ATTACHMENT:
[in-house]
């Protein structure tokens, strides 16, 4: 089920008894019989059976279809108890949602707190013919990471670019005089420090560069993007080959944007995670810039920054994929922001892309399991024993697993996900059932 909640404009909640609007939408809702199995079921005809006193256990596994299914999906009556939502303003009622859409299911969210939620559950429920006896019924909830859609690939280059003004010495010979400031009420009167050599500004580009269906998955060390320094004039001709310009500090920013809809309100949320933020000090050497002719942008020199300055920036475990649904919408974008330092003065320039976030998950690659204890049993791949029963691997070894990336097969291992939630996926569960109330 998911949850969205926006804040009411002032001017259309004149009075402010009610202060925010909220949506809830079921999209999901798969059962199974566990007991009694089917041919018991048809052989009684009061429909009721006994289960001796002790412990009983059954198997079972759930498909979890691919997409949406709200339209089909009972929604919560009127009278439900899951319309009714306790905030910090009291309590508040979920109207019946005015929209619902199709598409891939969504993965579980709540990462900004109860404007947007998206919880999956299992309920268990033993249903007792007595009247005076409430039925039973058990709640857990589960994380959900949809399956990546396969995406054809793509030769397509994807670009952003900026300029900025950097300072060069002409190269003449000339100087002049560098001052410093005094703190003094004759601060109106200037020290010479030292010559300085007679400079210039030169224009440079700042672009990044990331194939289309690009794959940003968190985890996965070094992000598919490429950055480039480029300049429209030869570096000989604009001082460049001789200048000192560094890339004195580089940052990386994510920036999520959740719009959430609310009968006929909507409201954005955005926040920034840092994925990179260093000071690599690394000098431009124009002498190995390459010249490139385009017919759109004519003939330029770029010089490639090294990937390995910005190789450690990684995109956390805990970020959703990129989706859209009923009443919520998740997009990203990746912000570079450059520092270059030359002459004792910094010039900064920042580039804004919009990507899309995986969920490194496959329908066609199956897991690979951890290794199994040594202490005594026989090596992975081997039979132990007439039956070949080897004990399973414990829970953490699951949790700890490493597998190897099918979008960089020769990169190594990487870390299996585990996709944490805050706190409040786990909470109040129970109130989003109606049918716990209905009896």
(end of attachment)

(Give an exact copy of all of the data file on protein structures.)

[in-house]
């Protein structure tokens, strides 16, 4: 089920008894019989059976279809108890949602707190013919990471670019005089420090560069993007080959944007995670810039920054994929922001892309399991024993697993996900059932 909640404009909640609007939408809702199995079921005809006193256990596994299914999906009556939502303003009622859409299911969210939620559950429920006896019924909830859609690939280059003004010495010979400031009420009167050599500004580009269906998955060390320094004039001709310009500090920013809809309100949320933020000090050497002719942008020199300055920036475990649904919408974008330092003065320039976030998950690659204890049993791949029963691997070894990336097969291992939630996926569960109330 998911949850969205926006804040009411002032001017259309004149009075402010009610202060925010909220949506809830079921999209999901798969059962199974566990007991009694089917041919018991048809052989009684009061429909009721006994289960001796002790412990009983059954198997079972759930498909979890691919997409949406709200339209089909009972929604919560009127009278439900899951319309009714306790905030910090009291309590508040979920109207019946005015929209619902199709598409891939969504993965579980709540990462900004109860404007947007998206919880999956299992309920268990033993249903007792007595009247005076409430039925039973058990709640857990589960994380959900949809399956990546396969995406054809793509030769397509994807670009952003900026300029900025950097300072060069002409190269003449000339100087002049560098001052410093005094703190003094004759601060109106200037020290010479030292010559300085007679400079210039030169224009440079700042672009990044990331194939289309690009794959940003968190985890996965070094992000598919490429950055480039480029300049429209030869570096000989604009001082460049001789200048000192560094890339004195580089940052990386994510920036999520959740719009959430609310009968006929909507409201954005955005926040920034840092994925990179260093000071690599690394000098431009124009002498190995390459010249490139385009017919759109004519003939330029770029010089490639090294990937390995910005190789450690990684995109956390805990970020959703990129989706859209009923009443919520998740997009990203990746912000570079450059520092270059030359002459004792910094010039900064920042580039804004919009990507899309995986969920490194496959329908066609199956897991690979951890290794199994040594202490005594026989090596992975081997039979132990007439039956070949080897004990399973414990829970953490699951949790700890490493597998190897099918979008960089020769990169190594990487870390299996585990996709944490805050706190409040786990909470109040129970109130989003109606049918716990209905009896």